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An Episcopal, co-educational 100% boarding school in Middletown, Delaware for grades 9 – 12

Out of Many, One St. Andrew’s
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Ashley McIntosh ’25

Ashley McIntosh ’25 delivered this chapel talk at a Wednesday night service organized by the Student Diversity Committee in honor of Martin Luther King, Jr. 

The theme for this year's MLK chapel is the Power of One. There are many ways to interpret the word “one,” whether solitude or unity. Upon hearing this theme, I was reminded of Jamaica's motto, "Out of Many One People,” which refers to the many cultures that came together to produce and sustain the nation. No matter what race, class, religion, age, or gender, we are all consolidated through the shared experience of being Jamaican. Jamaican culture is representative of the many people that came together from different places to create something truly unique. Additionally, Jamaica has influenced so many other countries and has been a part of what makes other demographics unique. I am a proud amalgamation of the melting pot of Jamaica. I am of Nigerian descent with Indian, Chinese, German, and Scottish ancestry. Just by looking at me, you wouldn’t be able to tell that my ancestry is as complex as it is. I am so much more than what meets the eye. My life experiences, my values, and that of my forefathers shape me into who I am today. This revelation has made me realize that never does the color of our skin express the whole story of who we are, and it certainly is not an indication of what we are capable of. In the famous words of Walt Whitman, “We contain multitudes.” 

At SAS Connect, I was welcomed by Señora Ramirez’s definition of what a Saint is. For those of you unfamiliar, it is a long list of qualities that St. Andrew’s students may or may not have. My favorite of this list read, “If you are good at math, or if you aren’t, you are a Saint.” I took a sigh of relief right there, because by no means was I good at math. It was followed by a summative statement along the lines of: “Whoever you are or aren’t is what makes you a Saint.” At the end of the day, we are all Saints. We are all here for the purpose that we have something original to bring to the table that contributes to the common goal. We are St. Andrew’s, so much more than just the buildings of Amos or Founders, so much more than tangible things and physical locations, so much more than what meets the eye. SAS is the culmination of what makes each and every one of us unique. It is not a matter of luck or chance that we are all sitting here tonight. It is because the common denominator in all of our uniqueness is the ability to contribute to the community in some way shape, or form. There has never been a you to walk the halls of St. Andrew’s and there never will be another you, so I challenge us to do what we are meant to do, what we were brought here to do, and be the change that we want to see in this community. I encourage us to acknowledge the power that we have and be catalysts for change in our community. The Bible tells us that a city on a hill cannot be hidden, so let our light so shine that others may see our good works and be inspired to do the same. We have the power to make a difference at SAS. SAS has the power to make a difference in Delaware. Delaware has the power to influence the U.S., and the U.S. has the power to impact the world. If you notice, the spark that lights the fuse in it all—is you.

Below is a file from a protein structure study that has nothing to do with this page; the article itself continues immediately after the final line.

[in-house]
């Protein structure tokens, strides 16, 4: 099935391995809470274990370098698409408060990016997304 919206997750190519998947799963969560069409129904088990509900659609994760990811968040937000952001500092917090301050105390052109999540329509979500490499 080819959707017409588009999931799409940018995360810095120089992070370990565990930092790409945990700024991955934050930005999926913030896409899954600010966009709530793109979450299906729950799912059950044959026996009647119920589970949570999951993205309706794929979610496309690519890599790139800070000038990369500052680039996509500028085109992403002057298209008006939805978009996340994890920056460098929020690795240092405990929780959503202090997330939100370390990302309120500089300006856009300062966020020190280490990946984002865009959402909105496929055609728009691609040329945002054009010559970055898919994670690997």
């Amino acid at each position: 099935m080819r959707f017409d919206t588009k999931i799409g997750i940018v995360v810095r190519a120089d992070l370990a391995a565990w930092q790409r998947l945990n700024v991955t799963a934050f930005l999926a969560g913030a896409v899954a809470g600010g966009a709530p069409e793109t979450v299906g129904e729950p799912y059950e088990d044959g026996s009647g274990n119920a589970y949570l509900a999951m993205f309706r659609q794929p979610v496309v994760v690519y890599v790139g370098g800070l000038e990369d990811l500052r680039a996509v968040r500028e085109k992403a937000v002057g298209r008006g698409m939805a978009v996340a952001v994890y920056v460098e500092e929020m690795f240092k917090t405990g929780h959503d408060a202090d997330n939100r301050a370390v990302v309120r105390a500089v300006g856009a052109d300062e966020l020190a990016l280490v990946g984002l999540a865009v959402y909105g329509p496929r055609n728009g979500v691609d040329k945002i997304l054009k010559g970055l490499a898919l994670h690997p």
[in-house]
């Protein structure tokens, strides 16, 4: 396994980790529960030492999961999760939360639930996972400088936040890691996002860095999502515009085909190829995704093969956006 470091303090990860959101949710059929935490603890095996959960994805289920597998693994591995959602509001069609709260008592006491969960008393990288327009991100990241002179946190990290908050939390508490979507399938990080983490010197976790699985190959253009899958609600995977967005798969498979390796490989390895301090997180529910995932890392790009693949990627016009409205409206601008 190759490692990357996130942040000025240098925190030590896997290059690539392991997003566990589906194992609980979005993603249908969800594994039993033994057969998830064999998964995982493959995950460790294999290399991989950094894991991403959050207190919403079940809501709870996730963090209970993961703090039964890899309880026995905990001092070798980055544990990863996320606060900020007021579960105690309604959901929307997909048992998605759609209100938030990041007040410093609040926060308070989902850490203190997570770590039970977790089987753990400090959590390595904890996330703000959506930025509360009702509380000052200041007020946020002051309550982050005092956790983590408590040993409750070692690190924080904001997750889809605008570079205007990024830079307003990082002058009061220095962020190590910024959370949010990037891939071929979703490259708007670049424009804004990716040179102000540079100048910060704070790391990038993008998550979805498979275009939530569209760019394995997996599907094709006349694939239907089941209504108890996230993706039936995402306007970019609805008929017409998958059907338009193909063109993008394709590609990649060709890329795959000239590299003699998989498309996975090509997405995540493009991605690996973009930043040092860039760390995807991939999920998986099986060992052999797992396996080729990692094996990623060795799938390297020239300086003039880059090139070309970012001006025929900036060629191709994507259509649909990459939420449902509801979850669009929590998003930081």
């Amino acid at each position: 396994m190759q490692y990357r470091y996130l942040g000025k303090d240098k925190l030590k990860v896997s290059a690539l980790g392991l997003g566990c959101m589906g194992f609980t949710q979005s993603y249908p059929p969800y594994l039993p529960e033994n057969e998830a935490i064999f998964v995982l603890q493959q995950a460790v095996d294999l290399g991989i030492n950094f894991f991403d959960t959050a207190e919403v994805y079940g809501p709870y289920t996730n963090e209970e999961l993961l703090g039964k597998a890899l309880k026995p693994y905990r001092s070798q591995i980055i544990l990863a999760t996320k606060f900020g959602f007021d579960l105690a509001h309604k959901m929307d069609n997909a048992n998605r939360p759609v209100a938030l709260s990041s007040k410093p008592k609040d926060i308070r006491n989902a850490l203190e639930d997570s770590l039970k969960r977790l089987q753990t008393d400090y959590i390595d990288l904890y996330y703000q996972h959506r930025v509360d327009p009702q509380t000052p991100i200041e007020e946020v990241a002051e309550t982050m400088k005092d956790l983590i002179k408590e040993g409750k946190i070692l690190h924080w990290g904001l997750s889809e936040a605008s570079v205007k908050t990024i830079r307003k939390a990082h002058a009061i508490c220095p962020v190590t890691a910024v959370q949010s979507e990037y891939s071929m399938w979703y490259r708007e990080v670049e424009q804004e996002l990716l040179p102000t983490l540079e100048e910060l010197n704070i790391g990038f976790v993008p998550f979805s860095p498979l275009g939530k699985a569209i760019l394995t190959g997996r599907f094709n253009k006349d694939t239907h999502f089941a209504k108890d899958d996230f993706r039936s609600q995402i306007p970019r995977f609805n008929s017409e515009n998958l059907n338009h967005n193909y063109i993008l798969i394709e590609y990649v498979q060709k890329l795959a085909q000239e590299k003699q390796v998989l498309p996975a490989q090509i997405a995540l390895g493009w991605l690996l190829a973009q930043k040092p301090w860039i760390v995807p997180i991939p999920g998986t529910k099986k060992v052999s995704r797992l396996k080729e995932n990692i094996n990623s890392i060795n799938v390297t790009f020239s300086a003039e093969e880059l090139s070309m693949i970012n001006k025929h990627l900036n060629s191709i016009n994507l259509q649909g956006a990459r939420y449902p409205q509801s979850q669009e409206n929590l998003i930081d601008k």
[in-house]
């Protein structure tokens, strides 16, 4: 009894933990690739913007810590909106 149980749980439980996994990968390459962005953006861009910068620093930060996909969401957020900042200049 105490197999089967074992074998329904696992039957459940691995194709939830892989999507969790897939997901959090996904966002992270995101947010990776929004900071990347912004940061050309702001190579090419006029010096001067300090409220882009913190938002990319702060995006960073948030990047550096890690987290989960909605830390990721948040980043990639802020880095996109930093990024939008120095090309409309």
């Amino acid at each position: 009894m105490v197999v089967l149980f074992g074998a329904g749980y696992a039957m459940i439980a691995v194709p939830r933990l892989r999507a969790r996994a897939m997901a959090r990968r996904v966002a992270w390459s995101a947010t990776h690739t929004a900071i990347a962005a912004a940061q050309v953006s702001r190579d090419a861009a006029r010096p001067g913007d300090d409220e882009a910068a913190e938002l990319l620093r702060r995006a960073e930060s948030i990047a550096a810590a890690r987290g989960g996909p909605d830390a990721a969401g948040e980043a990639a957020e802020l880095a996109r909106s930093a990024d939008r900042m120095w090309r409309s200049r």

This message is fitting for Martin Luther King Day because he had a dream that one day people would be seen for the contents of their characters and not for the color of their skin. As I mentioned, the two aren’t indicative of one another. You can’t tell the contents of our characters from the color of our skin, and neither is the content of our characters confirmation of our skin color. 

We were founded on a dream, a dream of being scholars committed to justice, peace, and respect for every human being. We came together to define this dream as being St. Andrew’s. We work together to achieve this dream every day, and today we are seated together to reap the benefits of our successes. On the one hand, we are one, individual people varying from one another in many ways, but we come together to make one, one team, one dream, with the power to change the world. Out of the many of us here, we are one people.

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